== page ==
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How to fix tulle that has been ripped on a dress

Because tulle is such a fine and fragile fabric, ripping and damaging tulle garments is an unfortunate, yet common, occurrence. When you tear or rip tulle on a dress, fix the tulle layer with a careful and painstaking mending process. If you are fortunate, the area of damaged tulle is a layer that is not easily visible when the dress is worn. If so, this mending technique will be satisfactory.

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  1. Cut a scrap of matching tulle that is about 1 inch wider and longer than the tear in the tulle.

  2. Place the scrap of matching tulle underneath the tear in the tulle and lay the tulle on a flat work surface.

  3. Align the torn edges of the tulle so they butt up against each other. As you align the torn edges, be sure the scrap of matching tulle is centred beneath the tear.

  4. Thread the needle with a 12-inch length of thread, and knot the end of the thread in a tiny overhand knot.

  5. Insert the needle up from the bottom through the scrap of matching tulle and through the torn tulle approximately 1/8 inch from the tear.

  6. Take a tiny stitch over the tear and insert the needle back down through the tulle on the other side of the tear, inserting the needle down through the torn tulle and the scrap of tulle beneath.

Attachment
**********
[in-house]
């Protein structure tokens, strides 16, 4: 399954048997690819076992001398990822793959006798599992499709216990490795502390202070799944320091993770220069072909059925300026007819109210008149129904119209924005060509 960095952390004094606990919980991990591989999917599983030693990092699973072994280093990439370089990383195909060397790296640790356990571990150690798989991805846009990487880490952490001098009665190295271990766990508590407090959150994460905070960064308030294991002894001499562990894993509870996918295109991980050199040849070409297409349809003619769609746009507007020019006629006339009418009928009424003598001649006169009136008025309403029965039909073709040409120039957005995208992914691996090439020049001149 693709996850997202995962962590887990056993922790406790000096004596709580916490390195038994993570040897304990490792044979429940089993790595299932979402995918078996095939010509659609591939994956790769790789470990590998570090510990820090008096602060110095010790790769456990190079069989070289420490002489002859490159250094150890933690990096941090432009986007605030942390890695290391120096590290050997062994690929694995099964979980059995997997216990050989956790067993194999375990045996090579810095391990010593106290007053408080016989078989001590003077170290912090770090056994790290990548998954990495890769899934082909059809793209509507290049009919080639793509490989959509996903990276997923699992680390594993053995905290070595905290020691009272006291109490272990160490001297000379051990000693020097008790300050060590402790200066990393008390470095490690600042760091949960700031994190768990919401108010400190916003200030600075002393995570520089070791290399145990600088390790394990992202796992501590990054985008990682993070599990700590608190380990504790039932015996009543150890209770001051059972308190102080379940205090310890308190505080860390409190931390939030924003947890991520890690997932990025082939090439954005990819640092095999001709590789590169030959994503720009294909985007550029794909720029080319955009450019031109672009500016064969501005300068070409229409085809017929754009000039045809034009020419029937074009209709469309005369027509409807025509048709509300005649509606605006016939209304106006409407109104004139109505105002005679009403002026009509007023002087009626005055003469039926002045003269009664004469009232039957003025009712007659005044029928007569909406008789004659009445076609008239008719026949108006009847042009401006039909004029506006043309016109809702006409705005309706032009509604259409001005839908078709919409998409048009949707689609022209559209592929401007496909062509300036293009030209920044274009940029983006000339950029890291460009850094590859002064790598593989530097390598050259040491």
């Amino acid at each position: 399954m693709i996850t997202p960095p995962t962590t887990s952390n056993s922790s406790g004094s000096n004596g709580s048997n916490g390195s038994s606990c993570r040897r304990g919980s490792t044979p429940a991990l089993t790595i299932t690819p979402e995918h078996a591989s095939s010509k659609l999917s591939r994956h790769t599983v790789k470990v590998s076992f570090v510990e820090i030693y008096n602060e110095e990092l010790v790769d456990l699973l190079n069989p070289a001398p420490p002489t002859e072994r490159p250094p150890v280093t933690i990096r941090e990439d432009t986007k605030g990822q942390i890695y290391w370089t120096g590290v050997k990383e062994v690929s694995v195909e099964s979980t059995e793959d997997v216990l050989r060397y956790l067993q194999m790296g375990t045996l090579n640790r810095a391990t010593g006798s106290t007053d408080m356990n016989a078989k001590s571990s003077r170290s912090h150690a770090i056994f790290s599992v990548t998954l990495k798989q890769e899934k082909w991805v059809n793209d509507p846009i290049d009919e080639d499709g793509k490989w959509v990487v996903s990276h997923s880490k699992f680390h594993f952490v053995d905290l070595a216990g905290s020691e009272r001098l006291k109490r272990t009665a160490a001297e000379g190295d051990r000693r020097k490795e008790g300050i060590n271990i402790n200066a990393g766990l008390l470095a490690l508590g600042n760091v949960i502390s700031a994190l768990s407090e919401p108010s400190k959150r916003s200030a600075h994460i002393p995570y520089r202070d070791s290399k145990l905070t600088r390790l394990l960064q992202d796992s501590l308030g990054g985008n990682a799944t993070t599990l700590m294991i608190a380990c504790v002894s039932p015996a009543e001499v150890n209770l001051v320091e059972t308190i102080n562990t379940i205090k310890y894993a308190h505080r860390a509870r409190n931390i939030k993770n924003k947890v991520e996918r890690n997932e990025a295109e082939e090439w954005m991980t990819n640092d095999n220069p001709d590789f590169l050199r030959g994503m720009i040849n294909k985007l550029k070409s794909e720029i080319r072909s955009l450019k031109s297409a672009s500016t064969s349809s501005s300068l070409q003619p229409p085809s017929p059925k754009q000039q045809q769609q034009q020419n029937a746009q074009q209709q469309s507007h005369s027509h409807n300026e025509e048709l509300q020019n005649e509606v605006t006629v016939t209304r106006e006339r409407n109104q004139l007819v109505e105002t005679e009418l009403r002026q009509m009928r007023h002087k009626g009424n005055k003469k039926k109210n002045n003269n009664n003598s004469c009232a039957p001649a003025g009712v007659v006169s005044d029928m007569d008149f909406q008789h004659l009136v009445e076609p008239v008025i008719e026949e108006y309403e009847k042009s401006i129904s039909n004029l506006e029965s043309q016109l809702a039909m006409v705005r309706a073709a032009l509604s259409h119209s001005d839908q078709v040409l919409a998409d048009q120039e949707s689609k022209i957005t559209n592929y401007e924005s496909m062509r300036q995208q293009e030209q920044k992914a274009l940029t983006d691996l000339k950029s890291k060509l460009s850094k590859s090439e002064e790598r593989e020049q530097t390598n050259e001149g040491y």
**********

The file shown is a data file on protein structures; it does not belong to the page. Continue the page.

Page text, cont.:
7. Insert the needle back up from the bottom through both layers again, about 1/8 inch from the first point where you inserted the needle.

  8. Repeat to stitch the tear, using the tiniest stitches possible and keeping your stitches very even.

  9. Finish the stitching with your needle on the underside of the tulle. Make a small knot, and cut off the excess thread.

  10. Cut away the excess fabric from the scrap of matching tulle so that only about 3/8 inch of excess fabric extends out from the stitches to finish the mending.

  11. Tip

    This is not a perfect mending process, but as long as you keep your stitches tiny and cut away excess fabric from the scrap of tulle, your mending job should be minimally noticeable.

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Things You'll Need

  • Scrap of matching tulle
  • Sharp scissors
  • Fine and sharp hand-sewing needle
  • Thread to match the tulle

About the Author

Kathryn Hatter is a veteran home-school educator, as well as an accomplished gardener, quilter, crocheter, cook, decorator and digital graphics creator. As a regular contributor to Natural News, many of Hatter's Internet publications focus on natural health and parenting. Hatter has also had publication on home improvement websites such as Redbeacon.

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